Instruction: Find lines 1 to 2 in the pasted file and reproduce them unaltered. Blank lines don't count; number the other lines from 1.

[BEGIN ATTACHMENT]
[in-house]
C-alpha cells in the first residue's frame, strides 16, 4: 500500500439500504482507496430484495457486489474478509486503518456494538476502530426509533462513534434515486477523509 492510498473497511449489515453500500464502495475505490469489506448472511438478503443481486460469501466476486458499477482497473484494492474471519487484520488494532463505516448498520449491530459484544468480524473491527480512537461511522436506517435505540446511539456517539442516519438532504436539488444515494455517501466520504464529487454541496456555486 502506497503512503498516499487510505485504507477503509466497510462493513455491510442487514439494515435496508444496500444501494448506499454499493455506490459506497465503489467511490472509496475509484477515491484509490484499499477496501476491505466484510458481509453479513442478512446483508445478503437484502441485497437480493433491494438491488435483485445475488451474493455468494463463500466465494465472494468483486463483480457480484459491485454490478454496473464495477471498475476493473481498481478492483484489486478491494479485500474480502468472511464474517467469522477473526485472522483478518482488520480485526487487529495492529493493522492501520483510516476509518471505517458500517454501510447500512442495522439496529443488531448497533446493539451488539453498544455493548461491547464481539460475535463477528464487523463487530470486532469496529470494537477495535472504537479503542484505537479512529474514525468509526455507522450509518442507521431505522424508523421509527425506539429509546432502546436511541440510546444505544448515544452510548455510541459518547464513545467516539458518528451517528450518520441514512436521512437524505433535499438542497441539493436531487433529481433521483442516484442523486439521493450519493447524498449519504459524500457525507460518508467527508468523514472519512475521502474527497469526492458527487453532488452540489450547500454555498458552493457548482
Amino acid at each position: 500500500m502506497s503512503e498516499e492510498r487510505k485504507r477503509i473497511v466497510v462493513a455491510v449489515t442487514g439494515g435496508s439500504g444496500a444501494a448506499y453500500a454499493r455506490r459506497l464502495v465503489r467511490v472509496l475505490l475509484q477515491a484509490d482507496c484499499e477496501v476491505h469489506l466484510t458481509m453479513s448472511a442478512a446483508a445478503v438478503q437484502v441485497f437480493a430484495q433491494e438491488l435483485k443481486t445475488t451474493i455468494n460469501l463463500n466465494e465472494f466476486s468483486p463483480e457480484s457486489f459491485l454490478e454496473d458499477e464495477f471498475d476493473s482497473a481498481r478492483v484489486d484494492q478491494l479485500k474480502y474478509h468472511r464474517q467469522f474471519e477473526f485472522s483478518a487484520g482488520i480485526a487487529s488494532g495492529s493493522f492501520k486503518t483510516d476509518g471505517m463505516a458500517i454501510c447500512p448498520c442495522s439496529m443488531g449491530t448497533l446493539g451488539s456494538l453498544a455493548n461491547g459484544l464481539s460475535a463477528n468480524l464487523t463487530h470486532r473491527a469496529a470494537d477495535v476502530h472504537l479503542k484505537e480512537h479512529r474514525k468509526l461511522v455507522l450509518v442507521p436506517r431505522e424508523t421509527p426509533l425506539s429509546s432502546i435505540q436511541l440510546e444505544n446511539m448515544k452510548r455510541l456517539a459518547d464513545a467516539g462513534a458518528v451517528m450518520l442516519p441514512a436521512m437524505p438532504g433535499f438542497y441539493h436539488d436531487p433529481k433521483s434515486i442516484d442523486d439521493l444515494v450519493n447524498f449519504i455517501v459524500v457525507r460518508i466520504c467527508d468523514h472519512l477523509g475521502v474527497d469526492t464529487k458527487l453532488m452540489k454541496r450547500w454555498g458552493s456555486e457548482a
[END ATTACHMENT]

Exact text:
[in-house]
C-alpha cells in the first residue's frame, strides 16, 4: 500500500439500504482507496430484495457486489474478509486503518456494538476502530426509533462513534434515486477523509 492510498473497511449489515453500500464502495475505490469489506448472511438478503443481486460469501466476486458499477482497473484494492474471519487484520488494532463505516448498520449491530459484544468480524473491527480512537461511522436506517435505540446511539456517539442516519438532504436539488444515494455517501466520504464529487454541496456555486 502506497503512503498516499487510505485504507477503509466497510462493513455491510442487514439494515435496508444496500444501494448506499454499493455506490459506497465503489467511490472509496475509484477515491484509490484499499477496501476491505466484510458481509453479513442478512446483508445478503437484502441485497437480493433491494438491488435483485445475488451474493455468494463463500466465494465472494468483486463483480457480484459491485454490478454496473464495477471498475476493473481498481478492483484489486478491494479485500474480502468472511464474517467469522477473526485472522483478518482488520480485526487487529495492529493493522492501520483510516476509518471505517458500517454501510447500512442495522439496529443488531448497533446493539451488539453498544455493548461491547464481539460475535463477528464487523463487530470486532469496529470494537477495535472504537479503542484505537479512529474514525468509526455507522450509518442507521431505522424508523421509527425506539429509546432502546436511541440510546444505544448515544452510548455510541459518547464513545467516539458518528451517528450518520441514512436521512437524505433535499438542497441539493436531487433529481433521483442516484442523486439521493450519493447524498449519504459524500457525507460518508467527508468523514472519512475521502474527497469526492458527487453532488452540489450547500454555498458552493457548482